• The battle for bench spots was in full display. It’s not clear if the Phils have two or three spots open on the bench because they don’t need a fifth starting pitcher until April 11 and that could allow them a five-man bench at the outset. Regardless, the competition will come into focus this week.  Candidates Ryan Flaherty, Adam Rosales, Pedro Florimon, Jesmuel Valentin and Roman Quinn all played in the game.

Quinn, Florimon and Valentin are all on the 40-man roster so that could help their chances. Quinn, an outfielder by trade, got another look at shortstop. Florimon played left field, had a hit and walked twice. Valentin, an infielder by trade, got a look in right field and belted his third homer of the spring, a three-run shot, for the Phillies’ only runs in a 4-3 loss.

“Valentin has really put his strongest foot forward,” Kapler said. “He’s demonstrated pop, versatility and come up with huge hits.”

Flaherty, who played seven different positions with the Orioles over the last six seasons, started at first base and had a hit. He’s hitting .333.

“He’s having an awesome spring,” Kapler said.

Like Flaherty, Rosales, who has played parts of the last 10 seasons in the majors, can also play anywhere. Flaherty has an out in his minor-league contract on Thursday, so that could bring some clarity to his situation. If he’s still in the hunt Saturday, the Phillies must add him to the 40-man roster, pay him a $100,000 retention bonus or allow him to walk. Ditto for Rosales. So the bench picture will start to come into focus soon.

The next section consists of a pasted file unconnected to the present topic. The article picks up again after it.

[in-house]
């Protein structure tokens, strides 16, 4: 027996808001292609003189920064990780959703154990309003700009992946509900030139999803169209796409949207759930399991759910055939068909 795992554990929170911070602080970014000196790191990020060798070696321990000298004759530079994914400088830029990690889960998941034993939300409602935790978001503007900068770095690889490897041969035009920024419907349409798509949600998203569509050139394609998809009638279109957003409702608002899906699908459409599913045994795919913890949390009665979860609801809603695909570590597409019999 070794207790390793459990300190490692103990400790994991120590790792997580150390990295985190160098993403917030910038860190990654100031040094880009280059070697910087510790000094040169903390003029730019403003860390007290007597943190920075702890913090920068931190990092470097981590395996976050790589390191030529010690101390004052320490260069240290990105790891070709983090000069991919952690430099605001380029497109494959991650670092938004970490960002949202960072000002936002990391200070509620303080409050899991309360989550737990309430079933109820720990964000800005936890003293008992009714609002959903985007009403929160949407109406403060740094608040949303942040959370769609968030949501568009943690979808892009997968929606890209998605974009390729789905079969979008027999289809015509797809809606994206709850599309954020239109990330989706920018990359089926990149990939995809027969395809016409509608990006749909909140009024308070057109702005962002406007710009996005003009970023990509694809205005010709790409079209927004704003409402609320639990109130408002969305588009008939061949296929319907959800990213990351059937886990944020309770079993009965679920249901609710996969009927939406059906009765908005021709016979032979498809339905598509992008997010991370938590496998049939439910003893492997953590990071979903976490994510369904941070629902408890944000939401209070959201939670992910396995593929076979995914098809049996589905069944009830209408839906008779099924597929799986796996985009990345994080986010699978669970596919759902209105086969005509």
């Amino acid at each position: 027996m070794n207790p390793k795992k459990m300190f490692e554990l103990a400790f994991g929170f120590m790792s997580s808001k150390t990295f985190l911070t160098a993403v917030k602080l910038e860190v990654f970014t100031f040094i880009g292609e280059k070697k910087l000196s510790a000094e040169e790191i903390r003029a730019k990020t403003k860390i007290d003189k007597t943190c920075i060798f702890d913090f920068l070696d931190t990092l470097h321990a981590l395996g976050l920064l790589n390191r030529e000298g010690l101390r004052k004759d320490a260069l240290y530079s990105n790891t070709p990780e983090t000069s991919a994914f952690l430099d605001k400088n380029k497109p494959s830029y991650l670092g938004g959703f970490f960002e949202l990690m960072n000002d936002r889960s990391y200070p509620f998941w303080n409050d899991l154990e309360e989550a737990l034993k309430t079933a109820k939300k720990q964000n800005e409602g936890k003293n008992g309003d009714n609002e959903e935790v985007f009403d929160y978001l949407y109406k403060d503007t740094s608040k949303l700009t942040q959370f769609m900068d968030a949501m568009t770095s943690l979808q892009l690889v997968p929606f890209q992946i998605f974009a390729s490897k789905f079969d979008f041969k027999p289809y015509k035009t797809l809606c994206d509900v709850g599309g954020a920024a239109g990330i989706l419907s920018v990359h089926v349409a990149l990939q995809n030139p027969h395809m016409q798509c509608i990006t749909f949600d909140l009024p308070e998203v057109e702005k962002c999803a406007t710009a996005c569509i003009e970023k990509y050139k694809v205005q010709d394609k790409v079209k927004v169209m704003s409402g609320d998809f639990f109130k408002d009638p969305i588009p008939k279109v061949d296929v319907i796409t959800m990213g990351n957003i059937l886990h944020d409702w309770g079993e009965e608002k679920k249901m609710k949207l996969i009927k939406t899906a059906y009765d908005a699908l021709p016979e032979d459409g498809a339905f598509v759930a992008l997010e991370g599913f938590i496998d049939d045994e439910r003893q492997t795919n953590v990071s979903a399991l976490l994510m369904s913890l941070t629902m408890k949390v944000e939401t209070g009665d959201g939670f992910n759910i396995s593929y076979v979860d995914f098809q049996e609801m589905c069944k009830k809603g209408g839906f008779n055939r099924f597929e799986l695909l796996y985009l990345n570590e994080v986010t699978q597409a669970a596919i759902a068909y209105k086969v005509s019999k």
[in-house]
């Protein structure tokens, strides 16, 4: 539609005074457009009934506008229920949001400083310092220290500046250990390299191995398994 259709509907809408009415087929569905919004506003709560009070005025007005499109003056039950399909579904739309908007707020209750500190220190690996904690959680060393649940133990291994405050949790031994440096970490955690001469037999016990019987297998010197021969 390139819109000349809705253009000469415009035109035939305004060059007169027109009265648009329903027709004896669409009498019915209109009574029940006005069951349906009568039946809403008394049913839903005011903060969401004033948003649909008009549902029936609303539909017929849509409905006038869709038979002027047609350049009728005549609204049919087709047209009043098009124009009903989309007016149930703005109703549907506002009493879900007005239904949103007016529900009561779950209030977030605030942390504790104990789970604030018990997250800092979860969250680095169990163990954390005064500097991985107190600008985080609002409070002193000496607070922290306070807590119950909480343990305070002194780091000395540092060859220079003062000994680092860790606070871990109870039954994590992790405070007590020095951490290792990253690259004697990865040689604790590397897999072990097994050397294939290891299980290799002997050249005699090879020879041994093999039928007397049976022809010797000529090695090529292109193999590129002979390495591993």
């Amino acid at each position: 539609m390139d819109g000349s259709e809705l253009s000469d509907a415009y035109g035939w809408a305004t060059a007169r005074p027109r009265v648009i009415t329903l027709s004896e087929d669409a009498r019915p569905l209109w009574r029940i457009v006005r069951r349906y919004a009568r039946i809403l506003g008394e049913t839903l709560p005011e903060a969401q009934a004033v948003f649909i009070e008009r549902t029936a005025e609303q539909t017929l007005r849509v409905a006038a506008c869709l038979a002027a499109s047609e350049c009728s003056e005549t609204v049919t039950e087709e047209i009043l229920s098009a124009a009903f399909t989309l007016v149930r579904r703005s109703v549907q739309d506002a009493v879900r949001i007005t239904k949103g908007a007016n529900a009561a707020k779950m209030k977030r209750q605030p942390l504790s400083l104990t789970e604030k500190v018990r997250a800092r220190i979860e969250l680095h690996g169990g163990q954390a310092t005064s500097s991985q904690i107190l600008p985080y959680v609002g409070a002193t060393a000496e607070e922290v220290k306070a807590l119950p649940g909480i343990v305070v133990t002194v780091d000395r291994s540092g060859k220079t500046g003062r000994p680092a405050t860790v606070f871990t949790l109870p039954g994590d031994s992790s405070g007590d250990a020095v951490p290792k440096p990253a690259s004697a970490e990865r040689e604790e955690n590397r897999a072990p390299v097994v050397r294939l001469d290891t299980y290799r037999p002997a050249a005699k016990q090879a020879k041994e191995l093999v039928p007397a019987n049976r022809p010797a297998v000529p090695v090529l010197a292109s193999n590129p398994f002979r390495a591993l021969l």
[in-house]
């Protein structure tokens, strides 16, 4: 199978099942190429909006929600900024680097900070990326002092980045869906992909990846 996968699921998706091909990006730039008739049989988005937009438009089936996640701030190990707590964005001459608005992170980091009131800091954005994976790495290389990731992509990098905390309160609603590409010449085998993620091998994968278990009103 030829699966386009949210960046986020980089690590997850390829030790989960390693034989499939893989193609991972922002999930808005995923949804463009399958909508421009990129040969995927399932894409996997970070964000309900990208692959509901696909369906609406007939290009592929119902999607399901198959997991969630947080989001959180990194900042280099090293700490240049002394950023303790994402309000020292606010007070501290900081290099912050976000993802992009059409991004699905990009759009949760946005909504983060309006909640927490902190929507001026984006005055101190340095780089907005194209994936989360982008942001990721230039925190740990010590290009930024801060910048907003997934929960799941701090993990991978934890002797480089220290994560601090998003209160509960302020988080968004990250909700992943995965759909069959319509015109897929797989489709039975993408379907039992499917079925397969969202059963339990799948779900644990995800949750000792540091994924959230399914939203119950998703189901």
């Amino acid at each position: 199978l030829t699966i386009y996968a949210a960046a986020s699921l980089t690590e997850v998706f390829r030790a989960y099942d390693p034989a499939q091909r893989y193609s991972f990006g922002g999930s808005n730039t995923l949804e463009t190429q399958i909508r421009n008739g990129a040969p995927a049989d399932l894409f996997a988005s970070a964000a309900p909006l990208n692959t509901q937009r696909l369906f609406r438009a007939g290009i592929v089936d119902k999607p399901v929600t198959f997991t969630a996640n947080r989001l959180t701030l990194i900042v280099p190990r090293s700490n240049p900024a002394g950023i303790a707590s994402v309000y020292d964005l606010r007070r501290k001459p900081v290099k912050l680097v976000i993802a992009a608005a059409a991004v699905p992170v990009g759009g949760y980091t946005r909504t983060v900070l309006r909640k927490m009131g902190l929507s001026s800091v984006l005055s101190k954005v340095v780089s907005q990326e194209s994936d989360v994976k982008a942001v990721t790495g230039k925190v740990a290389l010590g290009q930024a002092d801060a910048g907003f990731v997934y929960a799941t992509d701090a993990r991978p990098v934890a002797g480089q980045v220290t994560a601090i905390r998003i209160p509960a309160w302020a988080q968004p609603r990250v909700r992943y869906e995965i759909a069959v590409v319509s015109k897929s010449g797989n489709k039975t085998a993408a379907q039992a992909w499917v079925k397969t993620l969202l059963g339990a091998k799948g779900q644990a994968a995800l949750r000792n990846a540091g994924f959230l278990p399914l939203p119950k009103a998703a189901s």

“There’s a lot to be excited about in that bench role,” Kapler said.

Charlie Manuel keeps his promise to Roy Halladay's son

Jim Salisbury/NBCSP

Charlie Manuel keeps his promise to Roy Halladay's son

DUNEDIN, Fla. — It’s not hard to find Charlie Manuel in spring training. In late mornings, he’s perched behind the batting cage watching Phillies hitters take their swings. During the game, he’s on the top step of the dugout, taking it all in and offering advice where needed.

Manuel didn’t stay for the game Saturday. He watched batting practice, showered and drove out of the parking lot 30 minutes before the first pitch.

Manuel, you see, had a promise to keep.